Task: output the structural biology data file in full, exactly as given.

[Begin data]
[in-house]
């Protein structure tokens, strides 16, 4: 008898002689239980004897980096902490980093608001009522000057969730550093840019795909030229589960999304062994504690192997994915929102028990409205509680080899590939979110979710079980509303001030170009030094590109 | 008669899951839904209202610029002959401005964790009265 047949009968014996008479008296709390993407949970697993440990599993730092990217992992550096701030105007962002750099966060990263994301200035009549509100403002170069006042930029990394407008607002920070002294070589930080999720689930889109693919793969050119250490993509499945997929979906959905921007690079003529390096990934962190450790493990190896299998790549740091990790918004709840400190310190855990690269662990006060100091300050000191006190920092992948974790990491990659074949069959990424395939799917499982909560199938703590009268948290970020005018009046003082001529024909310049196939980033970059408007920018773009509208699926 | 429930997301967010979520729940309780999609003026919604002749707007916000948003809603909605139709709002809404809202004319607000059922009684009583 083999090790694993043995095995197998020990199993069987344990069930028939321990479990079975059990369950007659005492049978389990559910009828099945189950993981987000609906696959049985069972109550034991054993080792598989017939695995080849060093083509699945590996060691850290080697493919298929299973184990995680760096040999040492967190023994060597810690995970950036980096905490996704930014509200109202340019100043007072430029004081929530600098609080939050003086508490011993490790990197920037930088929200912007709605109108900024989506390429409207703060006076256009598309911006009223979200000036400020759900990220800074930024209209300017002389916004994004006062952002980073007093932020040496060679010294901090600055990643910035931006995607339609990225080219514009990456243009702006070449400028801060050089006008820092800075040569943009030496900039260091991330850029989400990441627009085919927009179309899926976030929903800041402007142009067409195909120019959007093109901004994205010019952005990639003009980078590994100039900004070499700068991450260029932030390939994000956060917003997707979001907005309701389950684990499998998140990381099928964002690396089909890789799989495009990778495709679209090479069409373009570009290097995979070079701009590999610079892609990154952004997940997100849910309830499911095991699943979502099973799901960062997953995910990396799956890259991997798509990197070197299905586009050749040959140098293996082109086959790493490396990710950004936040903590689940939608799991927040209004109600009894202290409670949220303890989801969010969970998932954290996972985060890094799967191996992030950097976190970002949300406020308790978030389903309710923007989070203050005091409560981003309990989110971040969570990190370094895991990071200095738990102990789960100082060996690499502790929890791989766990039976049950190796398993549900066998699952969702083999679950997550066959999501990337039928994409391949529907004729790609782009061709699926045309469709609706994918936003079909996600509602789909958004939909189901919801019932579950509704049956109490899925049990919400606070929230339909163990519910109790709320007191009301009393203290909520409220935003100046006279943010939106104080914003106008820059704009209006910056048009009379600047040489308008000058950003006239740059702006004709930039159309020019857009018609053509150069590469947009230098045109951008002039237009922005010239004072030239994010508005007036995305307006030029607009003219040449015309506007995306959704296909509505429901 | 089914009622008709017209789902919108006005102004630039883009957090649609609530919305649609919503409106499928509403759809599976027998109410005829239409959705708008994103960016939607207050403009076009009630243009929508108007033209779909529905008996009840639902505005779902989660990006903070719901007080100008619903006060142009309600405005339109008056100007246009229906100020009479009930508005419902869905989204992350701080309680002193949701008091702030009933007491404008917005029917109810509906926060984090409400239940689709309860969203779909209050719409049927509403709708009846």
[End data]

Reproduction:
[in-house]
């Protein structure tokens, strides 16, 4: 008898002689239980004897980096902490980093608001009522000057969730550093840019795909030229589960999304062994504690192997994915929102028990409205509680080899590939979110979710079980509303001030170009030094590109 | 008669899951839904209202610029002959401005964790009265 047949009968014996008479008296709390993407949970697993440990599993730092990217992992550096701030105007962002750099966060990263994301200035009549509100403002170069006042930029990394407008607002920070002294070589930080999720689930889109693919793969050119250490993509499945997929979906959905921007690079003529390096990934962190450790493990190896299998790549740091990790918004709840400190310190855990690269662990006060100091300050000191006190920092992948974790990491990659074949069959990424395939799917499982909560199938703590009268948290970020005018009046003082001529024909310049196939980033970059408007920018773009509208699926 | 429930997301967010979520729940309780999609003026919604002749707007916000948003809603909605139709709002809404809202004319607000059922009684009583 083999090790694993043995095995197998020990199993069987344990069930028939321990479990079975059990369950007659005492049978389990559910009828099945189950993981987000609906696959049985069972109550034991054993080792598989017939695995080849060093083509699945590996060691850290080697493919298929299973184990995680760096040999040492967190023994060597810690995970950036980096905490996704930014509200109202340019100043007072430029004081929530600098609080939050003086508490011993490790990197920037930088929200912007709605109108900024989506390429409207703060006076256009598309911006009223979200000036400020759900990220800074930024209209300017002389916004994004006062952002980073007093932020040496060679010294901090600055990643910035931006995607339609990225080219514009990456243009702006070449400028801060050089006008820092800075040569943009030496900039260091991330850029989400990441627009085919927009179309899926976030929903800041402007142009067409195909120019959007093109901004994205010019952005990639003009980078590994100039900004070499700068991450260029932030390939994000956060917003997707979001907005309701389950684990499998998140990381099928964002690396089909890789799989495009990778495709679209090479069409373009570009290097995979070079701009590999610079892609990154952004997940997100849910309830499911095991699943979502099973799901960062997953995910990396799956890259991997798509990197070197299905586009050749040959140098293996082109086959790493490396990710950004936040903590689940939608799991927040209004109600009894202290409670949220303890989801969010969970998932954290996972985060890094799967191996992030950097976190970002949300406020308790978030389903309710923007989070203050005091409560981003309990989110971040969570990190370094895991990071200095738990102990789960100082060996690499502790929890791989766990039976049950190796398993549900066998699952969702083999679950997550066959999501990337039928994409391949529907004729790609782009061709699926045309469709609706994918936003079909996600509602789909958004939909189901919801019932579950509704049956109490899925049990919400606070929230339909163990519910109790709320007191009301009393203290909520409220935003100046006279943010939106104080914003106008820059704009209006910056048009009379600047040489308008000058950003006239740059702006004709930039159309020019857009018609053509150069590469947009230098045109951008002039237009922005010239004072030239994010508005007036995305307006030029607009003219040449015309506007995306959704296909509505429901 | 089914009622008709017209789902919108006005102004630039883009957090649609609530919305649609919503409106499928509403759809599976027998109410005829239409959705708008994103960016939607207050403009076009009630243009929508108007033209779909529905008996009840639902505005779902989660990006903070719901007080100008619903006060142009309600405005339109008056100007246009229906100020009479009930508005419902869905989204992350701080309680002193949701008091702030009933007491404008917005029917109810509906926060984090409400239940689709309860969203779909209050719409049927509403709708009846």